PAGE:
I've colored in black the arrows representing the forces acting on the atom $C$. As you can see the net force equals zero, at this moment $C$ stops moving and the system reaches equilibrium (your force is counteracted by the others). You can see that there is a component of the force of the $C-R$ string to the right and the one of the $C-L$ string to the left, since the system is horizontally mirror-symmetric with respect to $C$. This means that the net force has no horizontal components, and $C-R$ is pulling to the right exactly as hard as $C-L$ is pulling to the left. What about the vertical component of the net force? As you can see, all the three reactions of the springs go upwards, so they sum up to the same value you are pushing downwards. I'm not going to calculate exactly how they sum, but clearly (because of the same symmetry argument) the upward contribution of $C-L$ is the same as the upward contribution of $C-R$, together with the upward contribution of $C-D$ string they can oppose perfect resistance to your downward push.

But the system would not remain in this state for long. This would be the end if $R$, $L$ and $D$ were fixed (nailed to the background). But hey are free, thus they are going to move accordingly to the forces they also experience. These forces experienced by the neighbouring atoms I've color coded with yellow and are depicted as arrows inside their corresponding atom. Those forces are exerted by the springs as they want to expand (in the case of $C-D$) or contract (in the case of $C-L$ and $C-R$).

The thing is that these atoms are not fixed but they are free to move. So under these forces (the yellow arrows) they are going to start to move from their original positions. Now is not just $C$ that has moved and thus expanded or contracted 3 neighbouring springs, now we have 3 atoms moving and 9 springs exerting forces in response. I'm just not going to draw all of that. Also in the next step there are going to be 6 atoms relocating and 16 springs exerting different forces. As you can see the evolution of this system explodes in terms of complexity. This means that the task of calculating each force and the new positions on each step gets larger and larger, and it is just crazy to ask someone to accomplish it. These are only 20 atoms but real solids have trillions of them, they are not always so ordered as in this lattice either, they are 3D instead of 2D, the actual electromagnetic forces involved are not acting strictly like springs but a bit differently, there could be different types of atoms and molecules with different string strengths (the chemical bonds) across the solid, the von Neumann neighbourhood could be a simplistic approximation since atoms could be linked to their second most distant neighbours or diagonally, ... But in principle this model should be quite accurate in macroscopic terms.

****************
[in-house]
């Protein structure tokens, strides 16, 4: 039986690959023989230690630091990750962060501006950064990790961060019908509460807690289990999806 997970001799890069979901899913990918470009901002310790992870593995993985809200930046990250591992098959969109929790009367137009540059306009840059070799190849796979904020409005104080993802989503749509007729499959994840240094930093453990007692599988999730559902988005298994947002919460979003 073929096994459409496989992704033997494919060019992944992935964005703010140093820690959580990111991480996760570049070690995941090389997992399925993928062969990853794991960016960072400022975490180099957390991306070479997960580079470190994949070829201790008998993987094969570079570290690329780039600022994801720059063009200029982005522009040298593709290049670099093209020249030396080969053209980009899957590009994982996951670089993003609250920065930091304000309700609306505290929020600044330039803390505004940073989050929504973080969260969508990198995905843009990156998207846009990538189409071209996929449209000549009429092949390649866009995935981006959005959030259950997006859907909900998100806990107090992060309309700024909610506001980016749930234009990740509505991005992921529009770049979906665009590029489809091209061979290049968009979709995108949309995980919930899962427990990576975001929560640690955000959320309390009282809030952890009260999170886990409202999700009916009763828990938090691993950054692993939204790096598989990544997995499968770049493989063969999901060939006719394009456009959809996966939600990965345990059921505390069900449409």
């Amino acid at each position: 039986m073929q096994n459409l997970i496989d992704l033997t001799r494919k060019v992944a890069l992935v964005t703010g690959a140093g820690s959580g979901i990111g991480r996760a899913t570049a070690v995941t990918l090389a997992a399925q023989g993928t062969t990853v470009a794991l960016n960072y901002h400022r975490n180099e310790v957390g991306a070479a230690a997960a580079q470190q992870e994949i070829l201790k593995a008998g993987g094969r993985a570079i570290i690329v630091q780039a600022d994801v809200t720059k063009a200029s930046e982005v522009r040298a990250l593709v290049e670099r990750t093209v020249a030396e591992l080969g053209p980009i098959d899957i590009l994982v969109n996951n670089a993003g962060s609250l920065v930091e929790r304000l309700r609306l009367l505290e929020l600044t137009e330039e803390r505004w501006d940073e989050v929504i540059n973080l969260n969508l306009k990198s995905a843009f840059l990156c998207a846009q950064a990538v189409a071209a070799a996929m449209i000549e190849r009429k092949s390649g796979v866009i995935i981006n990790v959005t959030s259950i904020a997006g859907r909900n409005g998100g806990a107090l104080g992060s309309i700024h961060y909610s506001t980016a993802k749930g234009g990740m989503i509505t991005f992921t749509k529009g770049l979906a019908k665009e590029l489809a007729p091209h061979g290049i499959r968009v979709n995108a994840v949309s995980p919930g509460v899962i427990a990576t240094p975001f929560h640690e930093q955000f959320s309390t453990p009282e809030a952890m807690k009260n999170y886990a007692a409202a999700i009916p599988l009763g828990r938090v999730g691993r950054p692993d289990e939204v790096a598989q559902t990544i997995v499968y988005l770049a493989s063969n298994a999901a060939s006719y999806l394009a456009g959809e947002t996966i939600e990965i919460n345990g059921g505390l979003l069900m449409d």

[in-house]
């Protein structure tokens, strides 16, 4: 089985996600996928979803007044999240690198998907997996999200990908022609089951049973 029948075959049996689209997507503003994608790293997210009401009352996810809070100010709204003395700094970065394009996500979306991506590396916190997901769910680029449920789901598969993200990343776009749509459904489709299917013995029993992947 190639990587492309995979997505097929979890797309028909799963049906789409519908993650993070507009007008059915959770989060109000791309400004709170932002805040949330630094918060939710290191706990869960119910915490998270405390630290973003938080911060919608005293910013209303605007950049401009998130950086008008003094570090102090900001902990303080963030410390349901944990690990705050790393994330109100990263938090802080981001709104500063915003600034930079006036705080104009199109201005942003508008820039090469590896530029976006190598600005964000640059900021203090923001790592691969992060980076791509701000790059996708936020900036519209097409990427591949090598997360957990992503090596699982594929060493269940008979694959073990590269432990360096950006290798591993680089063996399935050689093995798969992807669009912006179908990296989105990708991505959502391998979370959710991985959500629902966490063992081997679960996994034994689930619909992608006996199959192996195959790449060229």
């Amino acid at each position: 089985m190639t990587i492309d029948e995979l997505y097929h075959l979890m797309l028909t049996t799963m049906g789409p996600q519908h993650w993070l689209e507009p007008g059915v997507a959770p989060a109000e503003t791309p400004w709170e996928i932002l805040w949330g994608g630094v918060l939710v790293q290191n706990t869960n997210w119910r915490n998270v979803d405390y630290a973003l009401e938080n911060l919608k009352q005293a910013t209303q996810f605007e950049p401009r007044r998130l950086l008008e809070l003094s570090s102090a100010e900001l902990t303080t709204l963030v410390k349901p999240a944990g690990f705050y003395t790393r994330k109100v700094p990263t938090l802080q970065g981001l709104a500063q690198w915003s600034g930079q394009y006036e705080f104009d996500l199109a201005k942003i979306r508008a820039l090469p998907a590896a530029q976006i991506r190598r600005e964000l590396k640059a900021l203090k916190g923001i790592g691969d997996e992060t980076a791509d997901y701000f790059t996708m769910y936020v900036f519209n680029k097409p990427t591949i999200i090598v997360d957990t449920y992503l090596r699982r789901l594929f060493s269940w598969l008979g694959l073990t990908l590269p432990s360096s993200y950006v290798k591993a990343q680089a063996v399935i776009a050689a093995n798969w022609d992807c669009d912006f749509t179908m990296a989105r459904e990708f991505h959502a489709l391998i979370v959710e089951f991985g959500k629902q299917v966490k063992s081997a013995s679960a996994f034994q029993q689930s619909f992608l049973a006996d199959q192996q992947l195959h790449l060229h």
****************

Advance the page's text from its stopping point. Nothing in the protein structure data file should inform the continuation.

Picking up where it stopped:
In physics, when we reach a point where there's an explosion (a unchained increase) in the number of calculations needed to be accomplished to understand the phenomenon (when even simulating it in a computer would take billions of years for a real solid) we tend to avoid this kind of microscopic interactions view and start pondering what the overall behaviour looks like at the macroscopic scale. For these we either use statistical mechanics (which tells us about the average forces nature and the average reaction of each broad region of the grid) or continuum mechanics (where we start with the assumption that there are no atoms, no springs, but a continuous elastic infinitely divisible material, and use differential calculus to explain the entire system as a solid object without parts).